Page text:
Shopping tourism is a major aspect of the global tourism trade and as such is an area of tourism that is and should be promoted by destination countries and locations. This is true for Hong Kong as well as in other locations throughout the world. Ashworth (1989) writes that urban regeneration and tourism have become critically important activities beginning in the 1980's. Ashworth specifically notes two elements that link the ideas of the city and tourism and which show the complex relationship that exists between the features of a city and the functions of tourism that serve to result in shopping tourism in the city. The first element is comprised by the specific characteristics of a city and how this…… [Read More]

Bibliography

Cheung, Sidney (nd) Cultural Tourism and Hong Kong Identity. Department of Anthropology. The Chinese University of Hong Kong. Retrieved from: http://cuhk.orientalecom7.com/en/publish/workingpaper4.pdf

Discover Hong Kong by Rail (2012) Hong Kong Tourism Board. Retrieved from: http://www.discoverhongkong.com/eng/things-to-do/discover-hongkong-rail.html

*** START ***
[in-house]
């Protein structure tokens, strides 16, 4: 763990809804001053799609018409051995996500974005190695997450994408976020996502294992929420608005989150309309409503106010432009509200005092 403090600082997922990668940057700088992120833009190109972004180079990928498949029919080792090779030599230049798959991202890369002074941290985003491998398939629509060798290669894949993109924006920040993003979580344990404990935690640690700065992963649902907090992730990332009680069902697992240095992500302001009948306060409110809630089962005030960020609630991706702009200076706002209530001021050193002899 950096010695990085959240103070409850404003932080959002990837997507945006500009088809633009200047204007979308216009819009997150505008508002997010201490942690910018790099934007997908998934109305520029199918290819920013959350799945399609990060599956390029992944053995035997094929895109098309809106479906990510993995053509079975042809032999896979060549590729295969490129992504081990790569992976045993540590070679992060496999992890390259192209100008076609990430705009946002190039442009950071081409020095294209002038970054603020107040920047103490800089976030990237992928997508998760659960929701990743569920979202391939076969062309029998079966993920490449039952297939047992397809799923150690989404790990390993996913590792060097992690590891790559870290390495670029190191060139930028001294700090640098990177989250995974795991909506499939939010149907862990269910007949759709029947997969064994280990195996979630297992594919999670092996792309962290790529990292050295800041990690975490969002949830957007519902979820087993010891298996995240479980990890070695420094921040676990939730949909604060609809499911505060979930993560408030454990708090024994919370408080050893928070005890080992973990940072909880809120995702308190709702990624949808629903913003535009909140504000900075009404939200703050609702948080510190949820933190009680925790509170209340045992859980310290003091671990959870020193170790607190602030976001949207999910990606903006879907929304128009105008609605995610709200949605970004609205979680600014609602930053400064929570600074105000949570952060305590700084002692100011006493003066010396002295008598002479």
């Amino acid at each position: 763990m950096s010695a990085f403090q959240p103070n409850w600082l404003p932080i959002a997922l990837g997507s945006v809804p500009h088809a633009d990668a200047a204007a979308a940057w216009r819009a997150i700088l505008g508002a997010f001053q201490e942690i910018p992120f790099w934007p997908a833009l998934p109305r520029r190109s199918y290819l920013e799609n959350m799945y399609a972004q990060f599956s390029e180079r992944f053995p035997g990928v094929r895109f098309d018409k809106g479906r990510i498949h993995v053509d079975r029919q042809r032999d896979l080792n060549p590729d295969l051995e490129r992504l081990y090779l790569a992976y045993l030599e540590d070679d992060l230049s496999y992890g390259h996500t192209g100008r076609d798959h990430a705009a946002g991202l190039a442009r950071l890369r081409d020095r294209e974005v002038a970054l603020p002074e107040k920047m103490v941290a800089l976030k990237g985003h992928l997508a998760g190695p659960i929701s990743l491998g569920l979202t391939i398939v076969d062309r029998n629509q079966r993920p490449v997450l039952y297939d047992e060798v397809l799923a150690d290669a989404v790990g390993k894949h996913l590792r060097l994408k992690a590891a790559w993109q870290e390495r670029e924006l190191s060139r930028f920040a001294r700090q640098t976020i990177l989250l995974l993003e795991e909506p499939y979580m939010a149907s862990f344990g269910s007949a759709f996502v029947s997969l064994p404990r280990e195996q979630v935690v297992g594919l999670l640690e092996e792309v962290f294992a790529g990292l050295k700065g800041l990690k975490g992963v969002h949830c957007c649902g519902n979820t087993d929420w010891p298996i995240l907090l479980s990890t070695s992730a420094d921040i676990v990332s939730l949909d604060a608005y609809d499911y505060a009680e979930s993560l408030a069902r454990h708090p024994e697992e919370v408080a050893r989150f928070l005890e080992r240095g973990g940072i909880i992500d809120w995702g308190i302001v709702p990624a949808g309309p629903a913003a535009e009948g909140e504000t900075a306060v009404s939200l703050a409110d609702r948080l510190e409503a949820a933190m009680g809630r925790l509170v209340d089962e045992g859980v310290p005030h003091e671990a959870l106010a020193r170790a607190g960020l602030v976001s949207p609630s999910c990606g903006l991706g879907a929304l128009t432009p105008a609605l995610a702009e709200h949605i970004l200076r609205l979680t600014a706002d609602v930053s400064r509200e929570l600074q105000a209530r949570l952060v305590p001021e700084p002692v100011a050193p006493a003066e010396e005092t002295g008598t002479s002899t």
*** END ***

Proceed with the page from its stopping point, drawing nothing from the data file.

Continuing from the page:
Experience Unique Hong Kong (2012) Hong Kong Tourism Board. Retrieved from: http://www.discoverhongkong.com/eng/things-to-do/cultural-tours.html

Hong Kong Culture (2012) Tourism Asia Network. Retrieved from:  http://hong-kong.tourism-asia.net/index.html
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Global Refugee Regime Seems to Be Veering

Words: 10399 Length: 40 Pages Document Type: Essay Paper #: 23350149

Global Refugee Regime eems to Be Veering Away From Traditional Rules

As the threat of war looms large, the situation of those displaced because of violence and fights is becoming the focal point of talks amidst humanitarian groups. Many wrote about the situation in Afghanistan. The last many years have brought about quite a lot of enormous "refugee movements and humanitarian emergencies." More than 50 million people have been displaced by conflicts, war and other disasters and things may get worse.